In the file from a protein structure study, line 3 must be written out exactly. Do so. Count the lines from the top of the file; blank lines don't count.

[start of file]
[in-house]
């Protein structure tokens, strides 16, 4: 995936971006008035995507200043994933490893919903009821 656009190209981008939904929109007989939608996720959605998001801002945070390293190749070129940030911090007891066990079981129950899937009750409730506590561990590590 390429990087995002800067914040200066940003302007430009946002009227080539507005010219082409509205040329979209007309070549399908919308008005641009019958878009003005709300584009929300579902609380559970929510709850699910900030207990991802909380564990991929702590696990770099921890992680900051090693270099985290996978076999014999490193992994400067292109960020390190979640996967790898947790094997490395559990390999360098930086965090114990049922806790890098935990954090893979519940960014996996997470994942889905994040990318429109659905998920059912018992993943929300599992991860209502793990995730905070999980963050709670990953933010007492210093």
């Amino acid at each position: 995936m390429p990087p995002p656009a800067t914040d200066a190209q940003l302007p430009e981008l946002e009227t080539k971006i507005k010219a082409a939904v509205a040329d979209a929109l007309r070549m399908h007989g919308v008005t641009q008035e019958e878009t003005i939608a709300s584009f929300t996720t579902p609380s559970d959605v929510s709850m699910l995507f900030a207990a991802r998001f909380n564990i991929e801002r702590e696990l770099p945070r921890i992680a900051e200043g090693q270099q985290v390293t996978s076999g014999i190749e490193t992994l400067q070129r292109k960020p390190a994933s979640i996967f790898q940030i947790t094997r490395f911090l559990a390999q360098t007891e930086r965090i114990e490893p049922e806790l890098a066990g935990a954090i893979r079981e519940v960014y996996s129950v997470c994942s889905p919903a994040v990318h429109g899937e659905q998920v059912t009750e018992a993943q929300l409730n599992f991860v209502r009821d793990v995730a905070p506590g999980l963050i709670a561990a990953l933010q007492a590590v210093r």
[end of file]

């Amino acid at each position: 995936m390429p990087p995002p656009a800067t914040d200066a190209q940003l302007p430009e981008l946002e009227t080539k971006i507005k010219a082409a939904v509205a040329d979209a929109l007309r070549m399908h007989g919308v008005t641009q008035e019958e878009t003005i939608a709300s584009f929300t996720t579902p609380s559970d959605v929510s709850m699910l995507f900030a207990a991802r998001f909380n564990i991929e801002r702590e696990l770099p945070r921890i992680a900051e200043g090693q270099q985290v390293t996978s076999g014999i190749e490193t992994l400067q070129r292109k960020p390190a994933s979640i996967f790898q940030i947790t094997r490395f911090l559990a390999q360098t007891e930086r965090i114990e490893p049922e806790l890098a066990g935990a954090i893979r079981e519940v960014y996996s129950v997470c994942s889905p919903a994040v990318h429109g899937e659905q998920v059912t009750e018992a993943q929300l409730n599992f991860v209502r009821d793990v995730a905070p506590g999980l963050i709670a561990a990953l933010q007492a590590v210093r």